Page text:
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Detours and Wrong Turnings on the Path to Wholeness

Updated: May 17

I thought I’d focus in this MythBlast on the same quote from Joseph Campbell’s 1969 essay The Symbol without Meaning in The Flight of the Wild Gander that I first highlighted in my February 2021 MythBlast titled Metamorphosis: Dreaming the New Songs. I wanted once again to use Campbell’s words, featuring C. G. Jung, as a touchstone to explore the maturing psyche’s journey:

As the researches and writings of Dr. Jung have shown us, the deep aim and problem of the maturing psyche today is to recover wholeness (154).


If you’re anything like me, the last few years have often felt like one, big, indistinguishable blur. The essence can be captured in any one of the numerous memes titled: “Leaving 2019, Entering 2022, 2023, 2024” referring to the absolute trainwrecks that both 2020 and 2021 – according to large swathes of the global population – turned out to be. These leaving/entering memes capture how many of us feel: it’s been several l-o-n-g years now.    


My favorite is the one with an image of John Travolta as Danny from the movie Grease, with Olivia Newton-John’s character Sandy by his side, under the heading of 2019. Both appear blissfully happy, looking fresh as daisies with a wide-eyed innocence, and completely unaware of the worldwide chaos that the following years are to bring.

Over the past few years, in the final weeks of December we’ve seen the meme pop up on social media, juxtaposing the 2019 image against the title of the upcoming year with an image of Travolta as Vincent from the film, Pulp Fiction, and this time seated next to Uma Thurman’s character, Mia. Both have an appearance of bone-crushing, beaten-to-a-pulp weariness, looking like they’ve been dragged through a hedge backwards multiple times over.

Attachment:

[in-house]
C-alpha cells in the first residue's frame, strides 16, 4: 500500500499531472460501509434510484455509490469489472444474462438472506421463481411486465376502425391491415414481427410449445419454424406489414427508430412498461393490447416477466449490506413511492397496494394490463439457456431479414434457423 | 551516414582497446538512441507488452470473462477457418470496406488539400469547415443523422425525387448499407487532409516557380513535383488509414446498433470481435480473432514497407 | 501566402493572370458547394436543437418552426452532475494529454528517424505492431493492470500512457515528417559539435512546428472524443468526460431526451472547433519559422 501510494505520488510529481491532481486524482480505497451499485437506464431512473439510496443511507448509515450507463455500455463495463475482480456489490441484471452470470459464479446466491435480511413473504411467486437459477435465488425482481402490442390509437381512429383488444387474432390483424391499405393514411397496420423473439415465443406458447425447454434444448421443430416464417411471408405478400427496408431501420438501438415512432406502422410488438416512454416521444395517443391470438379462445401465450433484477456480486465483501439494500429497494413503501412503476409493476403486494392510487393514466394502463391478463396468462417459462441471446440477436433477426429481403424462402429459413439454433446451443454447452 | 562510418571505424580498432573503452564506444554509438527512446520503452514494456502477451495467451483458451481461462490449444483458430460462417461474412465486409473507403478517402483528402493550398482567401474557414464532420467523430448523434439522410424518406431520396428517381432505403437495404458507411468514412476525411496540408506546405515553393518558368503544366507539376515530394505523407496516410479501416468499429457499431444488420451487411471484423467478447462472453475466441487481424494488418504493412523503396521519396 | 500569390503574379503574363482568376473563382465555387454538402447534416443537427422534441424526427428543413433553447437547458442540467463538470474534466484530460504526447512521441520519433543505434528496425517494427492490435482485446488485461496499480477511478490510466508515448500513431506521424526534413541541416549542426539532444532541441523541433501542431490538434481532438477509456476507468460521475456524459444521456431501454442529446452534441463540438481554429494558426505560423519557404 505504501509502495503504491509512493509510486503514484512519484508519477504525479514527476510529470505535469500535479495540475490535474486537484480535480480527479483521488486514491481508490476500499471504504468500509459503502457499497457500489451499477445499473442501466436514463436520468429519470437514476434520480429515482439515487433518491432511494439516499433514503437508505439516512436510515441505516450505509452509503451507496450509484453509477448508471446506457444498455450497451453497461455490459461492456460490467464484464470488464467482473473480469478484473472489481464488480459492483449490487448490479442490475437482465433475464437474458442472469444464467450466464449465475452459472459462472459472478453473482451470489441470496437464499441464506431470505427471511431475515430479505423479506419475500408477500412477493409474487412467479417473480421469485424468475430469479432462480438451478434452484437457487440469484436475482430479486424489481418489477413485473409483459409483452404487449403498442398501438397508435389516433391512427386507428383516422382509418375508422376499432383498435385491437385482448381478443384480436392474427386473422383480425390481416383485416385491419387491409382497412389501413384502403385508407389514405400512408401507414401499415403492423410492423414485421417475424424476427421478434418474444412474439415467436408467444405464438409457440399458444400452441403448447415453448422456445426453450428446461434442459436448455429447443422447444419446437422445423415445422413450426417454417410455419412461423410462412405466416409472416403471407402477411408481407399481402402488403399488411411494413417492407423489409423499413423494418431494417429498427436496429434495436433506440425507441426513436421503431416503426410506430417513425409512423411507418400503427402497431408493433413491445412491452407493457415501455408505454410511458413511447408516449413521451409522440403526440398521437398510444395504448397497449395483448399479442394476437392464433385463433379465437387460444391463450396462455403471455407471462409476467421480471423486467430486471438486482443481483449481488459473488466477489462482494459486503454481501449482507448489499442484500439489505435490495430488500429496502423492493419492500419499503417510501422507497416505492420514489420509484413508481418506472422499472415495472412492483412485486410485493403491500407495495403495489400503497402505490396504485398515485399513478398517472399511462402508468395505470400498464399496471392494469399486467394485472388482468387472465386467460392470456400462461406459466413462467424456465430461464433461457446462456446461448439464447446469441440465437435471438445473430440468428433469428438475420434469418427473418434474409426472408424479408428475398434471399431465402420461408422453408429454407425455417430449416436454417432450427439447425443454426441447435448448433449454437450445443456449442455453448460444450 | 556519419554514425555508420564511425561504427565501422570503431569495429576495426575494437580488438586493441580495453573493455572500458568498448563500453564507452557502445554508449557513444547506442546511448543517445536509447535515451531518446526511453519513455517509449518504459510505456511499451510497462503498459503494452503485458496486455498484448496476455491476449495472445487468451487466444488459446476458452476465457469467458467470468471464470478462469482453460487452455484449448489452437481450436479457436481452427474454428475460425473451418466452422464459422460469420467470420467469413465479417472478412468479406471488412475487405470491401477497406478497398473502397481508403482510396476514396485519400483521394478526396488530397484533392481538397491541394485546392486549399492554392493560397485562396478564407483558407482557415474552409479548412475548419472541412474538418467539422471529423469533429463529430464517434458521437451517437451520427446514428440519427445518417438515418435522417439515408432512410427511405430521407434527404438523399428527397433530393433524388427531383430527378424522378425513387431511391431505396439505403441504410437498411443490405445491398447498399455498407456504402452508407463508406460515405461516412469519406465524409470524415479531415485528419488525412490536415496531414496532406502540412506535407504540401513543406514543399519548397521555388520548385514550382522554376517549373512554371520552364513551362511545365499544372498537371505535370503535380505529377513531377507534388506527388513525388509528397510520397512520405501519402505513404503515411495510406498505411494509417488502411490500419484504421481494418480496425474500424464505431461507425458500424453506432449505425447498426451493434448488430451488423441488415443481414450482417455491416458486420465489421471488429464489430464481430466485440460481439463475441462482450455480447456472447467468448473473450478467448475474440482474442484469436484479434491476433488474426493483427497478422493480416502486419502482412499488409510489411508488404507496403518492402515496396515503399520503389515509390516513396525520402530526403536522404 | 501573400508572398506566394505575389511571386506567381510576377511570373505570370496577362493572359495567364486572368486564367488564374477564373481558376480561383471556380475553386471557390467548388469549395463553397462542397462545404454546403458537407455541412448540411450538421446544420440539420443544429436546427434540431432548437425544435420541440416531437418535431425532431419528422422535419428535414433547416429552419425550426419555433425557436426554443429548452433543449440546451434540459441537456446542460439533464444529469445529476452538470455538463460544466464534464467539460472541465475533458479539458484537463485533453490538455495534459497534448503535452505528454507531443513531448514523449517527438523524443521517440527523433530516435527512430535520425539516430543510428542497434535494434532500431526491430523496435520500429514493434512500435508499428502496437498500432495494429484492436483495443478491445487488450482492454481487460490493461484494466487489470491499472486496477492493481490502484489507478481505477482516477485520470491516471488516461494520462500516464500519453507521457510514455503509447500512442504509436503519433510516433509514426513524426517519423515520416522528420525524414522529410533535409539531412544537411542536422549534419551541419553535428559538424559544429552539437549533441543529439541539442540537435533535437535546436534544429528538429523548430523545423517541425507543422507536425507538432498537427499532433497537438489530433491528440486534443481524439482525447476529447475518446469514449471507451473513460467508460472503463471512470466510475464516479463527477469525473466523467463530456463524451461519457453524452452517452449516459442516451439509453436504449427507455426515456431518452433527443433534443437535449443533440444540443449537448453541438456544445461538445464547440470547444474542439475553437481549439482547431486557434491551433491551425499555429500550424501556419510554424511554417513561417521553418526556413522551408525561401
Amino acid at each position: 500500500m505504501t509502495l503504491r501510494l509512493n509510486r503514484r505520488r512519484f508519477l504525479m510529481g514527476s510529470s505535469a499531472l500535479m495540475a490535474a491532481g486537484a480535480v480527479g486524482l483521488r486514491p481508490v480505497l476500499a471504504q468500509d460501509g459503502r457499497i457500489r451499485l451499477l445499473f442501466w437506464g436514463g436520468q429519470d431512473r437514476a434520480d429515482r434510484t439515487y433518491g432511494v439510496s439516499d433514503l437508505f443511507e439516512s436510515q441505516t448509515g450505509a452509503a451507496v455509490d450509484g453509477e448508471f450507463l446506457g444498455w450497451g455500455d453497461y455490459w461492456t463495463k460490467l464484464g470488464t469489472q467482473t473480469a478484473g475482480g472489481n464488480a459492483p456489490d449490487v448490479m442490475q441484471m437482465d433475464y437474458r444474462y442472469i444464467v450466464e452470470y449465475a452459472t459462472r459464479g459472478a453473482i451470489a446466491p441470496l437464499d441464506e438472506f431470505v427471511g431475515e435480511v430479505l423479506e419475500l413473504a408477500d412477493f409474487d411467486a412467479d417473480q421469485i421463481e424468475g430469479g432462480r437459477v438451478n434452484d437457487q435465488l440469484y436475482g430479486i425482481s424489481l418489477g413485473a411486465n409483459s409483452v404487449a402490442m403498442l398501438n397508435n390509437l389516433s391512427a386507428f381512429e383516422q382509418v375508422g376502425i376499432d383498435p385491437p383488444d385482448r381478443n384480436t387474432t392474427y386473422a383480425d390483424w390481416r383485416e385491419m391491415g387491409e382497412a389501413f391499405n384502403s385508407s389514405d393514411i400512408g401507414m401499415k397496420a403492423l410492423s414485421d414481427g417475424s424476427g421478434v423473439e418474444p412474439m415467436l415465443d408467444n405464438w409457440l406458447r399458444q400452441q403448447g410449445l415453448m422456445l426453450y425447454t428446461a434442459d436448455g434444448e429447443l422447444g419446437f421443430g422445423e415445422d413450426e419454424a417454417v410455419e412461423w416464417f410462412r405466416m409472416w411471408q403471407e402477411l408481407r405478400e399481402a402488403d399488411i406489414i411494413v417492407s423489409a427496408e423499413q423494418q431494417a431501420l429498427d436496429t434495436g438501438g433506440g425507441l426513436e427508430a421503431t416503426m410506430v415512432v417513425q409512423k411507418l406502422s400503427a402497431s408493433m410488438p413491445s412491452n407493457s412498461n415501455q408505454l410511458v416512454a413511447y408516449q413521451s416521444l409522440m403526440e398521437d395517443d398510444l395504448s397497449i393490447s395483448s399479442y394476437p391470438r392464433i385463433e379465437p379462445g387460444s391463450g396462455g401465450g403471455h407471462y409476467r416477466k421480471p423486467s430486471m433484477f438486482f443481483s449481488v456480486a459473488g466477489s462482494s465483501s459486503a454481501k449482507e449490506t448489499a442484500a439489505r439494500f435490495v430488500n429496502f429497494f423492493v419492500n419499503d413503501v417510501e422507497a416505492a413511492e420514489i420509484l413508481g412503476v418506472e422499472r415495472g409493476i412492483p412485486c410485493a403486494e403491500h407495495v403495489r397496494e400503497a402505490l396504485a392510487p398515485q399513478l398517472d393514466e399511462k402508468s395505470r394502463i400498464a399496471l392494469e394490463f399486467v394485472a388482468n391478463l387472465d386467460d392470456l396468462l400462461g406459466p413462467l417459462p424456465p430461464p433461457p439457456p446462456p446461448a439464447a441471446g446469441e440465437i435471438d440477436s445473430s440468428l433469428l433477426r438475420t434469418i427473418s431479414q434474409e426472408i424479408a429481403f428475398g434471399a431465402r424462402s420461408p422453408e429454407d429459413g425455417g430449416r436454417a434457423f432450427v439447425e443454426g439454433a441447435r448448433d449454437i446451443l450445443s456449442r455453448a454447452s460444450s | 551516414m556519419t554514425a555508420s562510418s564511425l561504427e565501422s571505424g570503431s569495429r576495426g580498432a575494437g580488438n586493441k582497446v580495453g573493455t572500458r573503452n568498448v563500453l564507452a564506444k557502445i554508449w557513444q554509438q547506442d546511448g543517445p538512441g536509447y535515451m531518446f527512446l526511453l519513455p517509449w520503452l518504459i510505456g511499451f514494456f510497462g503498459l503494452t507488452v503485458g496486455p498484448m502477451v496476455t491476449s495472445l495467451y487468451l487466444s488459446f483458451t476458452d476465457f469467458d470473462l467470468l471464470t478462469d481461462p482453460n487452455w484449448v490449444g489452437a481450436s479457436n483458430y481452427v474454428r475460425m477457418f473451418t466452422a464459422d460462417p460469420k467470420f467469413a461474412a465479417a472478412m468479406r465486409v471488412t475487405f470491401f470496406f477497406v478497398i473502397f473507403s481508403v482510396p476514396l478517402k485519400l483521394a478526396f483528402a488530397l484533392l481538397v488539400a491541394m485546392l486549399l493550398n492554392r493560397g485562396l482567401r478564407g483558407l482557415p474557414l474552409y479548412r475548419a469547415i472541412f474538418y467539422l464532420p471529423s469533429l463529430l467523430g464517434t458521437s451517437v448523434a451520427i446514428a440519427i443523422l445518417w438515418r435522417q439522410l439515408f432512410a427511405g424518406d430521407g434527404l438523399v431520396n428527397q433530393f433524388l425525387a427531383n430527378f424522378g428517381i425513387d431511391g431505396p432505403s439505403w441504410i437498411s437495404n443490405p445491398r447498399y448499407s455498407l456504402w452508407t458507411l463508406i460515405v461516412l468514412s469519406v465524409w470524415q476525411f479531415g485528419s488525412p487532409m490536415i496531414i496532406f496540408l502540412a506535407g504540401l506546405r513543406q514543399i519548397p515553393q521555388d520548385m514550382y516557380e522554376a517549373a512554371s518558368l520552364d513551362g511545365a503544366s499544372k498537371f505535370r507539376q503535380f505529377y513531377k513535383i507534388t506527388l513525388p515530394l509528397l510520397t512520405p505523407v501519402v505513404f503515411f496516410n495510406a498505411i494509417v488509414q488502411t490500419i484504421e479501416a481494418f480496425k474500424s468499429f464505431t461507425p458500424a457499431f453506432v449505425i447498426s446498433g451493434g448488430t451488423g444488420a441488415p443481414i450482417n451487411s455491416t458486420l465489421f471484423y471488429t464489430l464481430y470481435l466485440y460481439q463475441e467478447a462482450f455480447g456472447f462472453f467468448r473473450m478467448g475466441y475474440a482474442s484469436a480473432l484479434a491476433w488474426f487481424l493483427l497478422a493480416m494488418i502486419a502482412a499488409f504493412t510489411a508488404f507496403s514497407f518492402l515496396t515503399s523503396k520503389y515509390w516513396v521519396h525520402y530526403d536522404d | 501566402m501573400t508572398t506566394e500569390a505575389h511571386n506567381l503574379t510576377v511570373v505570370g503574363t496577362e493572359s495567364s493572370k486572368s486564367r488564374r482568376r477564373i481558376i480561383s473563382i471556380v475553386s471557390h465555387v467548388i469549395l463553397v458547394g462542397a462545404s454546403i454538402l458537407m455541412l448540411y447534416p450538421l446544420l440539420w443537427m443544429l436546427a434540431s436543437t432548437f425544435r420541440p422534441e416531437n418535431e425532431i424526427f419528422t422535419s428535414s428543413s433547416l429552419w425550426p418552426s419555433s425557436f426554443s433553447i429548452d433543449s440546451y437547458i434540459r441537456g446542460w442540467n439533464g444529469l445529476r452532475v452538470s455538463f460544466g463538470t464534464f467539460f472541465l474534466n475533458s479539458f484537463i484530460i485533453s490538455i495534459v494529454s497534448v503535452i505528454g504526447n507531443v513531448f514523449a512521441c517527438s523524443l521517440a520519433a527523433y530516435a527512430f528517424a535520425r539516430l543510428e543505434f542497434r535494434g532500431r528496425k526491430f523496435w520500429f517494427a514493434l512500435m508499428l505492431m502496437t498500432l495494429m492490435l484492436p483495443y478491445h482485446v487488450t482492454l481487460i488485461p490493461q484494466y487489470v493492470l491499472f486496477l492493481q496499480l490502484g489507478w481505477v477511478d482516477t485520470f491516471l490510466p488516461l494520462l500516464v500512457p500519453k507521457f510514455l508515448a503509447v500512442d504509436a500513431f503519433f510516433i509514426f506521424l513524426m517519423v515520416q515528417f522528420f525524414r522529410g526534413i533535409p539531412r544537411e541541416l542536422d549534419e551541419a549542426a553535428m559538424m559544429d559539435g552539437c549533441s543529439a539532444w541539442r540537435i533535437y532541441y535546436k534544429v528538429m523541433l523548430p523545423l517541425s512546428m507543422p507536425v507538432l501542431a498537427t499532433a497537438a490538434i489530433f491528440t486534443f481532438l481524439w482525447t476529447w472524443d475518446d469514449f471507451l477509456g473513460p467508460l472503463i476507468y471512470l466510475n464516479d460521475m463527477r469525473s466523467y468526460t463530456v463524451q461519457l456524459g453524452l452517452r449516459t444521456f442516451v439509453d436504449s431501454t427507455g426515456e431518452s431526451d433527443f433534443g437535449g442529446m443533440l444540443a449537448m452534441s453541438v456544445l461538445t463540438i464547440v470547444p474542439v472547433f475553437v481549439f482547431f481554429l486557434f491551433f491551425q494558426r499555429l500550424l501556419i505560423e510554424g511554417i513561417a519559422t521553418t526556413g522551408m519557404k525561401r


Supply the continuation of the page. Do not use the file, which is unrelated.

For me, this meme invites reflection on the year I just lived, and to question if it was more Grease or Pulp Fiction-like in nature? Was I living or merely existing? Thriving or surviving? Full of hope or utterly devoid of it? Did I mostly feel whole in myself, holding a holistic viewpoint of the past year’s events? Or was my mood, countenance, and attitude fragmented like piles of broken glass? At year’s end, was my psyche more shattered, or more unified?

Perhaps, with a more meta perspective we could all do with asking ourselves: “Did I/we lean more into my/our wholeness during these last few years? Or did I/we only fracture and divide myself/ourselves further? Or was I/we experiencing both wholeness and multiple fractures simultaneously?” Richard Rohr in Falling Upward: A Spirituality for the Two Halves of Life describes how “psychological wholeness and spiritual holiness never exclude the problem from the solution. If it is wholeness, then it is always paradoxical, and holds both the dark and light sides of things.”


In my 2021 MythBlast I wrote that:

Only when the impulse for inner renewal, for psychological and spiritual wholeness, becomes far more preferable to the unbalanced and misguided sense of perfection that once satisfied us, do we move towards the more fully rounded and integrated self. By necessity this brings an encounter with the underworld of our psyche, a descent that often involves the grief of separation, an unraveling or a deconstruction of the old patterned self, and both a breaking down and a breaking open.